As a professor, it made me very happy to see the students out in communities practicing what I preached to them in class. This bodes well for their future service in the church, as so much of the challenge before the church today is not simply remaining faithful to the gospel but also finding faithful, creative ways to bring the gospel to bear on the lives of people who have very little knowledge about the Bible and the church. As a pastor, it was very encouraging to see these young men translate what they have learned in the classroom into language people on the street could understand. These young men are the future of the church, and I am grateful for their zeal to reach the lost. To invest in these students, train them, and then see them putting these things into practice for the sake of the church is truly a blessing. As Paul told Timothy, so also do these young, aspiring pastors need to hear… "As for you, always be sober-minded, endure suffering, do the work of an evangelist, fulfill your ministry" (2 Timothy 4:5).
We are also very excited about our Center For Missions and Evangelism 2023 National Conference: Beyond the Walls: Faithful Mission in an Age of Adversity. Throughout the ages, the church has experienced adversity in various forms. Opposition to the gospel is nothing new. But the grace of God never buckles under pressure, and because of God’s grace, the church can be faithful to its mission—the Great Commission.
This conference will bring encouragement to church leaders and lay people alike by focusing on what it looks like to do faithfully reformed, outward-facing ministry in an age of adversity. Our speakers will address crucial topics that speak to the mission and identity of the church in a world full of darkness and confusion. Only the gospel of Jesus Christ offers any meaningful hope; and through God’s Word and Spirit, the Church continues to be the salt of the earth and the light of the world.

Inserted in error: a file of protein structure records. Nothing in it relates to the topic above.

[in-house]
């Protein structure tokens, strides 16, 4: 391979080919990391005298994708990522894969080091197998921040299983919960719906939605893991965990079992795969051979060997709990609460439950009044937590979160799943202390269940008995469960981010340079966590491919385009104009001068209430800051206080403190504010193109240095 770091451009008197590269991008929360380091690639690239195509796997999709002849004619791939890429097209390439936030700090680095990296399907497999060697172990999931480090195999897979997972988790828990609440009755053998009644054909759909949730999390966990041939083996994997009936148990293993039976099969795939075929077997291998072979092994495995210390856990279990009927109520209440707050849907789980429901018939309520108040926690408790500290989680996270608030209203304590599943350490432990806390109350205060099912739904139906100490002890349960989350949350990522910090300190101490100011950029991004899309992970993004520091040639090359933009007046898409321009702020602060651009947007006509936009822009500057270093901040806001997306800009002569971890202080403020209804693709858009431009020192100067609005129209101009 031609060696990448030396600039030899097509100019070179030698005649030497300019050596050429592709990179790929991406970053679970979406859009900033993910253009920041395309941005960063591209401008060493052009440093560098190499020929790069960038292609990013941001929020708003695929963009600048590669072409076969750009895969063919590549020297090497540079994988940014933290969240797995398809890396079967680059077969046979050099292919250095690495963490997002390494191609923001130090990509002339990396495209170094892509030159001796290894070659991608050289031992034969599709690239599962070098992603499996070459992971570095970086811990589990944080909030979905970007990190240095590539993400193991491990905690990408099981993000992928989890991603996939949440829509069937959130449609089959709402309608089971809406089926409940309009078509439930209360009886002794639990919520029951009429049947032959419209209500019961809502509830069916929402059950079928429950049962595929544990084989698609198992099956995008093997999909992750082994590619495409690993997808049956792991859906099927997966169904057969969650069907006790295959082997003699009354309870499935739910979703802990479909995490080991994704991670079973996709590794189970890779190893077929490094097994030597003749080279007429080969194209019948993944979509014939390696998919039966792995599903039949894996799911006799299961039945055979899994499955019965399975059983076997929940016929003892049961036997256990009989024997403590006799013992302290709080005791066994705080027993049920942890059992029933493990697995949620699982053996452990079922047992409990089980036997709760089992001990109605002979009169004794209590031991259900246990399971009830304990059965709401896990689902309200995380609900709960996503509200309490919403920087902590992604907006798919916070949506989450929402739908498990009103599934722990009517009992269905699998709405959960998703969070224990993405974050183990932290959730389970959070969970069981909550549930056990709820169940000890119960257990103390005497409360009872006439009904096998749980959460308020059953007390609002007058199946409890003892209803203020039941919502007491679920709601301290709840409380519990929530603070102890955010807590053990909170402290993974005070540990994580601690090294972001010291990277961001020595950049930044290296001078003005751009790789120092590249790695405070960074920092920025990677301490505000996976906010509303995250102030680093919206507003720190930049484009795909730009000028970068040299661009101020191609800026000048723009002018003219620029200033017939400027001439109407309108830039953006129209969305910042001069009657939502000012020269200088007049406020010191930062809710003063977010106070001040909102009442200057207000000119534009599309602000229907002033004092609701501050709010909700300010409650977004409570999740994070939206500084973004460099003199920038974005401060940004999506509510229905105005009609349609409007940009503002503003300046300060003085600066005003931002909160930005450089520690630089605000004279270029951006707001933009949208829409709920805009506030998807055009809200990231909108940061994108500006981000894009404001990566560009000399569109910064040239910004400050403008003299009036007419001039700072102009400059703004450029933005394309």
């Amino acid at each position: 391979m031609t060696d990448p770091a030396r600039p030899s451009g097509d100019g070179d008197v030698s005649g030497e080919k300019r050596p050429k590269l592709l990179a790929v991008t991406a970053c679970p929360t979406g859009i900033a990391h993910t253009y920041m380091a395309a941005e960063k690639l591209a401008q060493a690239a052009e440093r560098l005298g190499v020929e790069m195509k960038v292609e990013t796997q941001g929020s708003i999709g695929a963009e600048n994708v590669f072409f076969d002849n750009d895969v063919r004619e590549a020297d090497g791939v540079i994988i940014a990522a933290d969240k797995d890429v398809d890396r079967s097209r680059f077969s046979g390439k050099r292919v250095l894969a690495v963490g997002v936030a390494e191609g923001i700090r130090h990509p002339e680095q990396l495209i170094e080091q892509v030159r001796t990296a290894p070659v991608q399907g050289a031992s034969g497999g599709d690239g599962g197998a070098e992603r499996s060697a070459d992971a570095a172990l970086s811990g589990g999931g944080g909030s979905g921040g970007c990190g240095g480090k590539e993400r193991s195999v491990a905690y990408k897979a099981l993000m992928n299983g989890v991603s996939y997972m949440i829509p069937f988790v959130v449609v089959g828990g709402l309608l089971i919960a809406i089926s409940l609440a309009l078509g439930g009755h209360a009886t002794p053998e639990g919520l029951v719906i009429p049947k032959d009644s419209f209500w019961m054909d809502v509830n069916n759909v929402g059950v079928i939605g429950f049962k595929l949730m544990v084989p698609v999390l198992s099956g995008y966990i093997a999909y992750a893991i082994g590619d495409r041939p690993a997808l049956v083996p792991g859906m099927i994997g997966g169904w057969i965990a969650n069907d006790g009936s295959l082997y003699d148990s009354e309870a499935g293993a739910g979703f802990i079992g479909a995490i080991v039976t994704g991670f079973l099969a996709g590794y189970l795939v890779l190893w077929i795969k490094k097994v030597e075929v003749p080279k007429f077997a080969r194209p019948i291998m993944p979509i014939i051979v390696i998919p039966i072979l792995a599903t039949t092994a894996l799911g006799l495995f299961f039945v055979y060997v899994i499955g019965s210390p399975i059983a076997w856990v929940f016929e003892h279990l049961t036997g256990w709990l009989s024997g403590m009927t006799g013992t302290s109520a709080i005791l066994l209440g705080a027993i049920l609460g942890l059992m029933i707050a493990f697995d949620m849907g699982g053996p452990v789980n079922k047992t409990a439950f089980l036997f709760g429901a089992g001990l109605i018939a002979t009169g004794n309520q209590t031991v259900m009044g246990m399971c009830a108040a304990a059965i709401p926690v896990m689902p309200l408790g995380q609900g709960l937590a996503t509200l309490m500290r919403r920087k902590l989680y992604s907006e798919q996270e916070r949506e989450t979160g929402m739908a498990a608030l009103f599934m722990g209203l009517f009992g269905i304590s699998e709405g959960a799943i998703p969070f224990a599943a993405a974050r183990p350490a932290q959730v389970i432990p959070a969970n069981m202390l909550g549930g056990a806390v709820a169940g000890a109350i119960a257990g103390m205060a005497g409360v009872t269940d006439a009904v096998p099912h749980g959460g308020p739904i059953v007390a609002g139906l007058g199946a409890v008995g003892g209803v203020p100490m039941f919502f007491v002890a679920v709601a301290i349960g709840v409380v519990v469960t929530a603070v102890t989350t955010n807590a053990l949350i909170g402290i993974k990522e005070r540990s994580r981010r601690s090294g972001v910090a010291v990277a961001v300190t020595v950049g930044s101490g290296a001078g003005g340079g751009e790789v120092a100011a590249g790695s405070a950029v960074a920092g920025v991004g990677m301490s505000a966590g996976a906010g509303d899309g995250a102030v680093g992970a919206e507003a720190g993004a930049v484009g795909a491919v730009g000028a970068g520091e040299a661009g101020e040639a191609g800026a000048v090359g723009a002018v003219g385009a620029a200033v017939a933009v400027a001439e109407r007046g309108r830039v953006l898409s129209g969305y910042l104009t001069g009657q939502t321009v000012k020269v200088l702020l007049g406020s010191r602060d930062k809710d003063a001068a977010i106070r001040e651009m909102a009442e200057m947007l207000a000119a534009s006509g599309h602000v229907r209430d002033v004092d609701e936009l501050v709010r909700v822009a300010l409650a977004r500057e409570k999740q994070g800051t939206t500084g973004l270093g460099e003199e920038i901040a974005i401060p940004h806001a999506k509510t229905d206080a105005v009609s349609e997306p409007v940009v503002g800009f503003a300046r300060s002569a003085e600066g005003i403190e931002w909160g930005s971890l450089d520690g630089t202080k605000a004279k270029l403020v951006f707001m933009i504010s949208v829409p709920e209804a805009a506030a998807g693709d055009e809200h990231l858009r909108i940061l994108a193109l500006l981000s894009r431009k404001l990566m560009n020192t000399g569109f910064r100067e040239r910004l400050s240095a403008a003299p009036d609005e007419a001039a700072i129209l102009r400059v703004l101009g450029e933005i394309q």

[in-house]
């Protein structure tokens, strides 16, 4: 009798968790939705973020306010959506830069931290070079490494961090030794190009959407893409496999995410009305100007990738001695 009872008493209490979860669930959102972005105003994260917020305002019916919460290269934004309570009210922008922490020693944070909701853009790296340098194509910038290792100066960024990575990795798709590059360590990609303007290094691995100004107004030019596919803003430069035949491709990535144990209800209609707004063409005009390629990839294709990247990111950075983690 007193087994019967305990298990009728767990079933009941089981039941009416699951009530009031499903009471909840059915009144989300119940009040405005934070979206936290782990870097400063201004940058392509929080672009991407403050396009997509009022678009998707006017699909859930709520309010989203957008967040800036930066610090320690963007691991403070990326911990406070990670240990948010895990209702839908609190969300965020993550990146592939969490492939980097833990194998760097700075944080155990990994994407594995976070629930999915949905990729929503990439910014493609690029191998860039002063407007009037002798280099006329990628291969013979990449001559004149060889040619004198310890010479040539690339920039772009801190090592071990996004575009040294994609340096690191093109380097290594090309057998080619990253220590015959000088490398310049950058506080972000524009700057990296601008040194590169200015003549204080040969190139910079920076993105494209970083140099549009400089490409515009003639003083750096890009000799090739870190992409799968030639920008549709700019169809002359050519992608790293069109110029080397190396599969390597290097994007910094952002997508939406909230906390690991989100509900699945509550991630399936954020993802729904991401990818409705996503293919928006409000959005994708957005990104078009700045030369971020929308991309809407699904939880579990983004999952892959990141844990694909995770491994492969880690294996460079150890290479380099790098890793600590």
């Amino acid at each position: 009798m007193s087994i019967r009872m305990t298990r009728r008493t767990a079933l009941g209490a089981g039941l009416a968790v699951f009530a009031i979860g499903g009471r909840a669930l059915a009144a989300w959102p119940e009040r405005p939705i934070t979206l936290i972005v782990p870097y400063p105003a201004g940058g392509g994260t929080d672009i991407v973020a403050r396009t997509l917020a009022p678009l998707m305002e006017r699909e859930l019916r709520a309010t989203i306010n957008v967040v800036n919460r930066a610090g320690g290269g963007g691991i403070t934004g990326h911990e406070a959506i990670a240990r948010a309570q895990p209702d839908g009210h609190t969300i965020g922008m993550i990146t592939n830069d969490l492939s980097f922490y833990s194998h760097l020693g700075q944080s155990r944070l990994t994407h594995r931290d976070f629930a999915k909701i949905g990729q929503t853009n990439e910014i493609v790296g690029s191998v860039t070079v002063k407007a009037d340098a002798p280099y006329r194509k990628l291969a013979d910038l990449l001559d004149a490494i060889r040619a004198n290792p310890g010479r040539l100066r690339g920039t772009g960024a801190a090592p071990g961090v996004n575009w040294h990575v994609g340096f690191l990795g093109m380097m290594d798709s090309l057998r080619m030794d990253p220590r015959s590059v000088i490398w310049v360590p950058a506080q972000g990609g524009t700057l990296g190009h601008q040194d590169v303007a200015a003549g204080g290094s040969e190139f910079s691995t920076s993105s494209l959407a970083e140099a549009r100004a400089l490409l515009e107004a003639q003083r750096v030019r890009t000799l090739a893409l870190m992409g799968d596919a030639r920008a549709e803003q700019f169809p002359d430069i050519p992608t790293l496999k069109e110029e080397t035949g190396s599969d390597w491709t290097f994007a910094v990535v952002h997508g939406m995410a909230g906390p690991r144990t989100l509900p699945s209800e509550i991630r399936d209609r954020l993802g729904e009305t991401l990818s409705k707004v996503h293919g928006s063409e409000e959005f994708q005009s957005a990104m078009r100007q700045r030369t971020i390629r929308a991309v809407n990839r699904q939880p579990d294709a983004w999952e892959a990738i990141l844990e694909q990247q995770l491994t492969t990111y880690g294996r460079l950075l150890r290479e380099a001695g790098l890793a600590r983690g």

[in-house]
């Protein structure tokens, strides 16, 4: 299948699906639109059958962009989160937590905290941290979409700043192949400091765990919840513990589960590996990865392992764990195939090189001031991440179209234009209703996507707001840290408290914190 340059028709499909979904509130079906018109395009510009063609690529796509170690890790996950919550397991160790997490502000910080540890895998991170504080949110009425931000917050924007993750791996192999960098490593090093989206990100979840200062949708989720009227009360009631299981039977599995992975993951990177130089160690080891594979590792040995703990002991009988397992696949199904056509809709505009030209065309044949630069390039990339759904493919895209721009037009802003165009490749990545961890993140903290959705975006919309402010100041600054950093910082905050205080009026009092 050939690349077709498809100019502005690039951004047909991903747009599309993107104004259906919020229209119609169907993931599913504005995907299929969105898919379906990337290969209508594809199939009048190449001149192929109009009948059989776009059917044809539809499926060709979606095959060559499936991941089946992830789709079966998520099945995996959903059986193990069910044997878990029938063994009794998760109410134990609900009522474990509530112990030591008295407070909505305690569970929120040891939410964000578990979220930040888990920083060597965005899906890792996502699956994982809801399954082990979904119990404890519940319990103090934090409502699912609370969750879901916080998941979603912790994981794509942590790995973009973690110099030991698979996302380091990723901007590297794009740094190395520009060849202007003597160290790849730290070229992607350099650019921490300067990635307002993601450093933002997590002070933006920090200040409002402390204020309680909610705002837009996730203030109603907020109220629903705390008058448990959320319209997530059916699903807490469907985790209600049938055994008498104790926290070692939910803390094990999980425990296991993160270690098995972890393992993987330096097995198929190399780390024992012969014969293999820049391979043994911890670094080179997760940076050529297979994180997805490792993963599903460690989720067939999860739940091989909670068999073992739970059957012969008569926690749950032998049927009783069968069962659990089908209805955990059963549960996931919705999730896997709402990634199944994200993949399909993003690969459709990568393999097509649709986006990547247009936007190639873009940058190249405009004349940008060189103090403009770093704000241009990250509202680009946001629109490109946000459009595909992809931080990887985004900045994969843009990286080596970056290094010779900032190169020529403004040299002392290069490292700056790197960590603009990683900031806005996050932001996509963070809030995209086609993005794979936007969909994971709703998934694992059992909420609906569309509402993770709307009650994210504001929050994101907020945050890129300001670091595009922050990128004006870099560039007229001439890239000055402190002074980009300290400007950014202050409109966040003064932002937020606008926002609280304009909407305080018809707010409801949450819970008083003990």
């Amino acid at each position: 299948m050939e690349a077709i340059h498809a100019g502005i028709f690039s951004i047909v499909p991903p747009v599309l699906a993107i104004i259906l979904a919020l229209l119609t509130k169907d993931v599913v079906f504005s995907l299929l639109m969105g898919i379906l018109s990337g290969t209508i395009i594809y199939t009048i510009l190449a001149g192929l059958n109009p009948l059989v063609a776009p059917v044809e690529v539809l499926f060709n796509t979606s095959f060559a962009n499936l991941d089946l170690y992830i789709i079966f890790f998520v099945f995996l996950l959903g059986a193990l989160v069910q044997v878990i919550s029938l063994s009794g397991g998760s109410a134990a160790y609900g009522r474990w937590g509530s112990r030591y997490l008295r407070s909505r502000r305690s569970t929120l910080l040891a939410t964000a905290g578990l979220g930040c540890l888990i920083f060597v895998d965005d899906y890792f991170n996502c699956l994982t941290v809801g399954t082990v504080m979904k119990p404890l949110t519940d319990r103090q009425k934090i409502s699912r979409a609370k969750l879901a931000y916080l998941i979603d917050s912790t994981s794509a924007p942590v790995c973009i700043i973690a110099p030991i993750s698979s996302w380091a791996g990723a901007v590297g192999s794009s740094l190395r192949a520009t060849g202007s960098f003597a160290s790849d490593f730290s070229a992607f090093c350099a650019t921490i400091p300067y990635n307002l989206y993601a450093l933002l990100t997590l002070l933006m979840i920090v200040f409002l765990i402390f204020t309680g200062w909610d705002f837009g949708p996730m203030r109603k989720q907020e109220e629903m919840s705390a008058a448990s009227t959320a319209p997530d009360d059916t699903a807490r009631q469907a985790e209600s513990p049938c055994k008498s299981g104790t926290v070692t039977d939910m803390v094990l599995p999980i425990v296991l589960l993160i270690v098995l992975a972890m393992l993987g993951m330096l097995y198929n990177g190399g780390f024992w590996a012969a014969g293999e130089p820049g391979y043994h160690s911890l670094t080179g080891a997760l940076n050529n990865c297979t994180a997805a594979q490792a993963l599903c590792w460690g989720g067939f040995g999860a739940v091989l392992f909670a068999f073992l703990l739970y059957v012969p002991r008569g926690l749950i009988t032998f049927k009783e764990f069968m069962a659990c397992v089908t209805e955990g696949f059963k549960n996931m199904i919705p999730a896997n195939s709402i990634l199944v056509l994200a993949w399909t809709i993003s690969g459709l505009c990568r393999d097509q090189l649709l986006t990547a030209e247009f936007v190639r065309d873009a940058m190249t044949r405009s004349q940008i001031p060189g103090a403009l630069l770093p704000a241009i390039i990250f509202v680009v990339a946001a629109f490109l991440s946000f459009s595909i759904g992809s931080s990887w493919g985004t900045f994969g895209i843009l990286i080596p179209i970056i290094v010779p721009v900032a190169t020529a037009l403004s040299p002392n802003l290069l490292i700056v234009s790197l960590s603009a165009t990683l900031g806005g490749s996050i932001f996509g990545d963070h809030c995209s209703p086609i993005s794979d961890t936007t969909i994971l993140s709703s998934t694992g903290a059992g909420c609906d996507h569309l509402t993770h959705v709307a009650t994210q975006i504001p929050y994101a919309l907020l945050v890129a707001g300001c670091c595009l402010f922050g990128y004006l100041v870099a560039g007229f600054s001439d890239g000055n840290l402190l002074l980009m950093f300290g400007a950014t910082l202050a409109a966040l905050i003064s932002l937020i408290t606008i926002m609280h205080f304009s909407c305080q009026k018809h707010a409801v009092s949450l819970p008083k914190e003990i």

Speakers & Topics:
1. Richard Bout: “Learning to Disciple the Nations— Nuts & bolts of Discipleship In a Modern Age”
2. Tom Hawkes: “Reformed Distinctives Vital to Church Planting In an Age of Adversity”
3. Marcus Mininger: “Careful, Deep Theology Tethered to Missions: Rethinking Romans”
4. Cornelis Venema: “To The Ends of the Earth: Calvin's Geneva and the Impulse of Reformed Missions”
5. Chad Vegas: “Discipleship from Within: Raising Up the Next Generation of Missionaries”
6. Eric Watkins: “Missing the Mission: What is the Mission of the Church?”
7. There will also be 2 Panel Discussions
Our conference will take place at Bethel Church from October 6-7 in Lansing, Illinois. It will begin at 9 am on Friday and go through dinner that evening, and will resume Saturday morning from 9-12. Meals and childcare for kids up to age four are included in the price of admission. See the conference website for additional information, including registration information at www. midamerica.edu/cme/conference. Please join us as we seek to grow and learn together!
Please let us know if you have any questions or how we can better help your church engage the work of the Great Commission. That’s why we are here. That is what Jesus has called us to do!